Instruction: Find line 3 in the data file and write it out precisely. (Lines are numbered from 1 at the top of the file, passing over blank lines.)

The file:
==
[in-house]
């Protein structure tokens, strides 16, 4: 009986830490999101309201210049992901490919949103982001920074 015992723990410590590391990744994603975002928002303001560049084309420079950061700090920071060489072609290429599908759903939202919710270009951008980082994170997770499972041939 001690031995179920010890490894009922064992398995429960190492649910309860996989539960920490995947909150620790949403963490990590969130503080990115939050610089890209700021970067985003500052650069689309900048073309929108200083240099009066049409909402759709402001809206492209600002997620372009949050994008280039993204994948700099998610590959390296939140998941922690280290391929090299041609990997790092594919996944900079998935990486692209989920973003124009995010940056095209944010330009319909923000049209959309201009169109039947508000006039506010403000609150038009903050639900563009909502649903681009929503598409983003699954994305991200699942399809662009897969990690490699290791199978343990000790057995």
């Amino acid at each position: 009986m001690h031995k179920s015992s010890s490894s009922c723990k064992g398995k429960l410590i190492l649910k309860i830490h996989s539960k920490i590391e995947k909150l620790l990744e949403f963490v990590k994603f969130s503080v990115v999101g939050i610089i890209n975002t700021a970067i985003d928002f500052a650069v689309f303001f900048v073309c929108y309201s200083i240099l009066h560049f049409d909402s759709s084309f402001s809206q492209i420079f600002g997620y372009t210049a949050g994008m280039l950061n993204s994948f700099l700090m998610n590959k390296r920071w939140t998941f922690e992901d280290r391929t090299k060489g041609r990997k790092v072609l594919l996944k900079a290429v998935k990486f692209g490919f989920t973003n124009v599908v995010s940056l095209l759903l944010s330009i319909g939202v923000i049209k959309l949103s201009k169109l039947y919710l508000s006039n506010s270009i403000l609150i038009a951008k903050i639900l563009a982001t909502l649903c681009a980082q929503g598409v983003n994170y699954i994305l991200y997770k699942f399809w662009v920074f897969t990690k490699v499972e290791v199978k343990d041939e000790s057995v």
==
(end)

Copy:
């Amino acid at each position: 009986m001690h031995k179920s015992s010890s490894s009922c723990k064992g398995k429960l410590i190492l649910k309860i830490h996989s539960k920490i590391e995947k909150l620790l990744e949403f963490v990590k994603f969130s503080v990115v999101g939050i610089i890209n975002t700021a970067i985003d928002f500052a650069v689309f303001f900048v073309c929108y309201s200083i240099l009066h560049f049409d909402s759709s084309f402001s809206q492209i420079f600002g997620y372009t210049a949050g994008m280039l950061n993204s994948f700099l700090m998610n590959k390296r920071w939140t998941f922690e992901d280290r391929t090299k060489g041609r990997k790092v072609l594919l996944k900079a290429v998935k990486f692209g490919f989920t973003n124009v599908v995010s940056l095209l759903l944010s330009i319909g939202v923000i049209k959309l949103s201009k169109l039947y919710l508000s006039n506010s270009i403000l609150i038009a951008k903050i639900l563009a982001t909502l649903c681009a980082q929503g598409v983003n994170y699954i994305l991200y997770k699942f399809w662009v920074f897969t990690k490699v499972e290791v199978k343990d041939e000790s057995v």